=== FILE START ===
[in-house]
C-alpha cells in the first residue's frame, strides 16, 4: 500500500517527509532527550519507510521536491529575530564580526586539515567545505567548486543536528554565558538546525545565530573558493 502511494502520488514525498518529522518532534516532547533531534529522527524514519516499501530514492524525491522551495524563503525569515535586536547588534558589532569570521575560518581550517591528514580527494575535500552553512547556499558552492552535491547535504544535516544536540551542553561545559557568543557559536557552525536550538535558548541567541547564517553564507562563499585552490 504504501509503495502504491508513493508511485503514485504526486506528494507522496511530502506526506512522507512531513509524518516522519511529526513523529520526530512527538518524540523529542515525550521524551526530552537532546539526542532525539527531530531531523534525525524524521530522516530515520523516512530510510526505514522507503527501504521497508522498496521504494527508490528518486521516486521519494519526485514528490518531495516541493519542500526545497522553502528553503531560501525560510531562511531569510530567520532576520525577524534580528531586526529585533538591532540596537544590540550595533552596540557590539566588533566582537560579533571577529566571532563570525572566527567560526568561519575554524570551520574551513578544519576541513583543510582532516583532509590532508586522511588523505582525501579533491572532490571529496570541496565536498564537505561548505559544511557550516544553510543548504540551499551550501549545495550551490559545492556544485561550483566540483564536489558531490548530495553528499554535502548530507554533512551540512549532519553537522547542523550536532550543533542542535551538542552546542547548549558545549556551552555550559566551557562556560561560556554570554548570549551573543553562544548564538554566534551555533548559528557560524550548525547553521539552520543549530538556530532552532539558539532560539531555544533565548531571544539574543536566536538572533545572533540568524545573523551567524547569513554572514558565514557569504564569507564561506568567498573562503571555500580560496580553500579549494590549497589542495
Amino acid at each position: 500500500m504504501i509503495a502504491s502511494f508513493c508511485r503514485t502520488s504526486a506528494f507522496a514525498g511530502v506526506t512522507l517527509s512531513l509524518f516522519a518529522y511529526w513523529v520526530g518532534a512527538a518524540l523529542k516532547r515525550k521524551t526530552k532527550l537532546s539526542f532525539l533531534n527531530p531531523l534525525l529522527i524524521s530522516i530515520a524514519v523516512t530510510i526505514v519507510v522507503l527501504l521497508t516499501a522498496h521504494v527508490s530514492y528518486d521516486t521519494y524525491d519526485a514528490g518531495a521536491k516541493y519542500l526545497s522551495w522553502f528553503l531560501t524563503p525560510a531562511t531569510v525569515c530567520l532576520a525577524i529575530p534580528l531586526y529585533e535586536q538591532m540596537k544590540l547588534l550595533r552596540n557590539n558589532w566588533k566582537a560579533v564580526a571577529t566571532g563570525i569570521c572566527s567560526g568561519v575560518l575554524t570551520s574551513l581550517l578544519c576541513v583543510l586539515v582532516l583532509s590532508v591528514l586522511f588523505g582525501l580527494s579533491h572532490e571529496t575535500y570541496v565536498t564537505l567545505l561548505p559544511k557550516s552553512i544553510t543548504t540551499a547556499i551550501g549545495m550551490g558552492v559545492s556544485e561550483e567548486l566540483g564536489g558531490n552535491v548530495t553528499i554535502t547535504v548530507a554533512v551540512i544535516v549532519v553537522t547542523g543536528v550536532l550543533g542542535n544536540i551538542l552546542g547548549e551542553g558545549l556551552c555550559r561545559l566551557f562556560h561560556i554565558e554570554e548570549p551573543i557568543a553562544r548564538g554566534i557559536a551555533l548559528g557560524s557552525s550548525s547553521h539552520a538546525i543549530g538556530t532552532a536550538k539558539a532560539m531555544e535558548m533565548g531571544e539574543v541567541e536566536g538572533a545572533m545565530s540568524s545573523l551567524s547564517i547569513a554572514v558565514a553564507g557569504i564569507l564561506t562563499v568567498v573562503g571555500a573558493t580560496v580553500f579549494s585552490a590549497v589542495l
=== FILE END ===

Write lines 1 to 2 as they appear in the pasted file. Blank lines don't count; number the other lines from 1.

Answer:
[in-house]
C-alpha cells in the first residue's frame, strides 16, 4: 500500500517527509532527550519507510521536491529575530564580526586539515567545505567548486543536528554565558538546525545565530573558493 502511494502520488514525498518529522518532534516532547533531534529522527524514519516499501530514492524525491522551495524563503525569515535586536547588534558589532569570521575560518581550517591528514580527494575535500552553512547556499558552492552535491547535504544535516544536540551542553561545559557568543557559536557552525536550538535558548541567541547564517553564507562563499585552490 504504501509503495502504491508513493508511485503514485504526486506528494507522496511530502506526506512522507512531513509524518516522519511529526513523529520526530512527538518524540523529542515525550521524551526530552537532546539526542532525539527531530531531523534525525524524521530522516530515520523516512530510510526505514522507503527501504521497508522498496521504494527508490528518486521516486521519494519526485514528490518531495516541493519542500526545497522553502528553503531560501525560510531562511531569510530567520532576520525577524534580528531586526529585533538591532540596537544590540550595533552596540557590539566588533566582537560579533571577529566571532563570525572566527567560526568561519575554524570551520574551513578544519576541513583543510582532516583532509590532508586522511588523505582525501579533491572532490571529496570541496565536498564537505561548505559544511557550516544553510543548504540551499551550501549545495550551490559545492556544485561550483566540483564536489558531490548530495553528499554535502548530507554533512551540512549532519553537522547542523550536532550543533542542535551538542552546542547548549558545549556551552555550559566551557562556560561560556554570554548570549551573543553562544548564538554566534551555533548559528557560524550548525547553521539552520543549530538556530532552532539558539532560539531555544533565548531571544539574543536566536538572533545572533540568524545573523551567524547569513554572514558565514557569504564569507564561506568567498573562503571555500580560496580553500579549494590549497589542495